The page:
Illusion of Ownership

PC to Tharawat

Yuval Noah Harari, in an interview on a podcast, mentioned that “Man moves forward due to ability to believe in myths.” And we are the only creature which has such an ability.

Fiction. Entertainment. Myths. Fundamental rights. Meaning of life.

The construct of capitalism. Money, as gold or as printed paper. Ground principles of land and property ownership.

But honing in one just one foundational notion that is taken for granted, ownership. — What do we actually own? What does “ownership” actually mean?

From the ownership of basic land, property, to the ownership of stocks, or shares in businesses and their future earnings — the deep-rooted notion of ownership propels our markets and economies. Adam Smith declared that fundamentally we are only owners of our labor. It is by barter and efficient trade thus we start to own other produces of other people’s labor. And thus begins the wheel of hard work, capital accumulation, and passing on of wealth — a uncanny storage of power and influence over labor. Without property rights spelled out and protected, it is doubtful that we are where we at today. It is an ingenuous myth, which invented, have catapulted our human existence.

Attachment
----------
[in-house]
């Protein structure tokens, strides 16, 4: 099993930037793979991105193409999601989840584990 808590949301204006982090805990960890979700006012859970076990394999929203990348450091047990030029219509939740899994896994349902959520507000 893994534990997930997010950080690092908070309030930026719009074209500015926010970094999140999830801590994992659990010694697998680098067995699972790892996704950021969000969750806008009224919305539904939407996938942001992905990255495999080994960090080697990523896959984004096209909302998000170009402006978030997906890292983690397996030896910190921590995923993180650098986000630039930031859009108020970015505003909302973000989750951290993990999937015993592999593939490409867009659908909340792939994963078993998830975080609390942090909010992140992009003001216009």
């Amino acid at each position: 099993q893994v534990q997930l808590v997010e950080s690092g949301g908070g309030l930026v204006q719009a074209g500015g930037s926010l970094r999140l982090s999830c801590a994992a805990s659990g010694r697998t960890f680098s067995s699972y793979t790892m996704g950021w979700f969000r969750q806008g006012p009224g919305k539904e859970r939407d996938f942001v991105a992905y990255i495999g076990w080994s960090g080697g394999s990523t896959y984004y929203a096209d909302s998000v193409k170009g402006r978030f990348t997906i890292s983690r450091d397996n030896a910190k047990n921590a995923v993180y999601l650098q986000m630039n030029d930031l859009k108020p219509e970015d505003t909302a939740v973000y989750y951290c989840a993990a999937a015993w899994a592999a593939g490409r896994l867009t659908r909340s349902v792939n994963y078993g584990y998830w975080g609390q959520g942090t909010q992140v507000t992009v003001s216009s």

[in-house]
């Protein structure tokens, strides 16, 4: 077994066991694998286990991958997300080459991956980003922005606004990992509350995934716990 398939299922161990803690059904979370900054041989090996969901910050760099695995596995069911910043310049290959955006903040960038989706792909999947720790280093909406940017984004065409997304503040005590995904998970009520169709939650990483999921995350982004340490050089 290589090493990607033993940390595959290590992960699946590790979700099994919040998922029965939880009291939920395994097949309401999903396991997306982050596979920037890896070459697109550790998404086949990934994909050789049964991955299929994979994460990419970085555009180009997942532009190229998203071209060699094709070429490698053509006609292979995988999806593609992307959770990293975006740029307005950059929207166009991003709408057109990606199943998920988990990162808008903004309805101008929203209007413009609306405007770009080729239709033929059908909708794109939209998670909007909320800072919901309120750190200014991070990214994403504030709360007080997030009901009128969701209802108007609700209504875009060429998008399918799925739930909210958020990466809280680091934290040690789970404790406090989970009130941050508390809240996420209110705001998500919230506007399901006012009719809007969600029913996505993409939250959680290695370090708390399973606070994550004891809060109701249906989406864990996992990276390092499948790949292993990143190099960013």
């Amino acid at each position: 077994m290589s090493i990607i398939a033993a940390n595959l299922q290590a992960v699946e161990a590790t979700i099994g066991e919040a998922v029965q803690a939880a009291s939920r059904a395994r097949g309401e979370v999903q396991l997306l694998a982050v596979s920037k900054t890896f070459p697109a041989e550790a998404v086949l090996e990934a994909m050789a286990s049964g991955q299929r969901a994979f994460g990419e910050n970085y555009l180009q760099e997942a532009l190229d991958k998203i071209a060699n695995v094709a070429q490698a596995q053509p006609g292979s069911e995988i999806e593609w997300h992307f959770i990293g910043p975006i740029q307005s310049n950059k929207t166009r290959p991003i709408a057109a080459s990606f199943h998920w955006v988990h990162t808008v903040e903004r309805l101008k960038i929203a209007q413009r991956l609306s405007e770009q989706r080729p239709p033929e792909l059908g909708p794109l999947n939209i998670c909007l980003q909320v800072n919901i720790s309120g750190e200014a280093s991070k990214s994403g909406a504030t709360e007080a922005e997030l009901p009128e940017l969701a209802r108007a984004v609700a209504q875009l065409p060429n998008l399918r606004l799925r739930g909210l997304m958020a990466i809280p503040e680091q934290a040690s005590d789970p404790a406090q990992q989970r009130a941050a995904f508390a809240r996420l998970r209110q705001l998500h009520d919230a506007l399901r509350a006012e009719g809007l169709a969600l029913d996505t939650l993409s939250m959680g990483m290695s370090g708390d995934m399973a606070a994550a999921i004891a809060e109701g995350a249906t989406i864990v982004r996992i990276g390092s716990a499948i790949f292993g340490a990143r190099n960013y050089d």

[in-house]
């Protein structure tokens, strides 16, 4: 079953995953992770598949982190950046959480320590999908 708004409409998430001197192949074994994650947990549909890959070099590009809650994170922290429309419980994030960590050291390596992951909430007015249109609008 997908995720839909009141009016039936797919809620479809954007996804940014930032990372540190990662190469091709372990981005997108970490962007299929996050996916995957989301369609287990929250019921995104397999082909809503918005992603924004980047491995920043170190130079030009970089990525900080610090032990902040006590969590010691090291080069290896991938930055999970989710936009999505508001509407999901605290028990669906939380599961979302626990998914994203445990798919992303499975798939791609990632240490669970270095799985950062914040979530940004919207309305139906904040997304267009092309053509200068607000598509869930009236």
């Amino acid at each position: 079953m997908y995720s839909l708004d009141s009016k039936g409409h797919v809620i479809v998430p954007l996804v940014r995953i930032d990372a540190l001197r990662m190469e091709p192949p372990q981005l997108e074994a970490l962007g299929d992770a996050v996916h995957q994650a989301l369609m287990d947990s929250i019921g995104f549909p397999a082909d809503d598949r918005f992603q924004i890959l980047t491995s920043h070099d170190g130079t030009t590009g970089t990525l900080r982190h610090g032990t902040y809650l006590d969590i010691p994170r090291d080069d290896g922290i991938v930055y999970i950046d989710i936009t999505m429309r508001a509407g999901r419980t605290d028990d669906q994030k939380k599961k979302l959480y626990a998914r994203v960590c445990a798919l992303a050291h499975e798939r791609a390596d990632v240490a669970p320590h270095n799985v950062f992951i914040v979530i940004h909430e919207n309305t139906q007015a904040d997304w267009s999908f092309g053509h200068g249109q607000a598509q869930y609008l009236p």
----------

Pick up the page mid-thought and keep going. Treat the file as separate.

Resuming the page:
But a myth, is ultimately a myth. The myth of money bursts and leaves the economy in shambles. The myth of ownership is more personal. We come to the world naked, and leave the world — where the world may be better or worse off — yet we take nothing that we have “owned”. Now this may be nihilist. But ultimately what do we own? Our thoughts? Our emotions? Logic and reason? Our understanding of the world? Our values?

All these possessions we claim to “own” — we need to carry, to take care of, leave spaces for them in our minds and constantly demand our attention. If capitalism is founded on this idea of ownership, then it is a founding idea that burdens and twists our interests. Our goal as human selfs may ultimately not to “own” many items, trinkets or a 10 carat ring — it is perhaps more of the status symbol, the recognition, the comfort of material life that we are after by choosing to “own”. Or other pursuits. Such as philanthropy, spirituality or social good.

And when the personal myth goes bad, we feel like a mess. Literally. Our rooms, offices and desks piled with 99% items that we use 1% of the time. Not to speak of excesses, how they burden our lives down by diluting our attention, responsibility and cloud our minds. Sometimes I tend to believe one’s mind is occupied by the immediate space in front of you— thus I would rather brainstorm by the window instead of in front of my clustered desk.

Marie Kondo prescribes an artful process of elimination to clean up our lives. Notice, that by ridding of excesses and desire for ownership, we tidy up our lives, and tidy up our causes and pursuits.

With a layman’s eye on world’s changes in modern design and taste, I (may be biased) sense a torrent that rushes away from this world full of institutions and consumption and materialism, to somewhere clean, natural and wholesome. Whether it is through expression in Japanese or Scandinavian tastes. Life should be simple — life should not be driven by a myth. No burdens, no ownership. Nature. Spirituality. Delight not in possessions, but in simply being.

Societies are driven forward by myths. That is fine. But as individuals, we start living once we step outside the hamster wheel.